— Sister Teresa • George Moore

... in the form of a fillet, is never seen at a "sit-down" supper, and even a fillet is rather too heavy. Lobster in every form is a favorite supper delicacy, and the grouse; snipe, woodcock, teal; canvasback, and squab on toast, ...
— Manners and Social Usages • Mrs. John M. E. W. Sherwood

... ye rat-eyed son o' a Hakodate gutter-snipe! If I 'ad my 'ands free now, I'd do worse—I'd pull your rotten 'ead from your shoulders! Aye, swiggle me, 'tis like your breed to mock a man what's tied, ...
— Fire Mountain - A Thrilling Sea Story • Norman Springer

... hinders his prospect: they are indeed his almshouses, though there be painted on them no such superscription. He never sits up late but when he hunts the badger, the vowed foe of his lambs; nor uses he any cruelty but when he hunts the hare; nor subtilty but when he setteth snares for the snipe or pitfalls for the blackbird; nor oppression but when, in the month of July, he goes to the next river and shears his sheep. He allows of honest pastime, and thinks not the bones of the dead anything ...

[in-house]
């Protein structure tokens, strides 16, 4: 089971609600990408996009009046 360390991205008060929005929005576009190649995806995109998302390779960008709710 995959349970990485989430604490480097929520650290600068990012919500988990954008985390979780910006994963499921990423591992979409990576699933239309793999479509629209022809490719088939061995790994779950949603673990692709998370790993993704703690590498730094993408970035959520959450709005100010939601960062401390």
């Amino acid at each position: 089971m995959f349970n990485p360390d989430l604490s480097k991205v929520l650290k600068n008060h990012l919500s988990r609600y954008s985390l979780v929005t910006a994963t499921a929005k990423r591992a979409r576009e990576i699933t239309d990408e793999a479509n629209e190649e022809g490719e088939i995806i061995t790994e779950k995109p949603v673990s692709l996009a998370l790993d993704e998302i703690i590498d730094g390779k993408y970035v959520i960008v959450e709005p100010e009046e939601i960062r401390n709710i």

— Character Writings of the 17th Century • Various

... that followed this was not in proportion to the depth but the unexpectedness of the joke, and John Adams went on his way, chuckling at the impudence of what he called the precocious snipe. ...
— The Lonely Island - The Refuge of the Mutineers • R.M. Ballantyne

... to what you say about the ducks, I'm told that teal are common in Turkey and snipe in Arabia, but not so common as mallard in England or pintail in India. The bitterns ...
— Letters from Mesopotamia • Robert Palmer

... me? When he got fresh air in him again, up in the hoist, he sat up and opened his hand. In it was a candlestick and a snipe, burned on the side till the wick looked about a foot long. 'Who owns this candlestick?' says he. No one spoke, but some of us knowed it belonged to old Deacon Wells, an absent-minded old cuss, but the deacon had a family of nigh on to ...
— The Plunderer • Roy Norton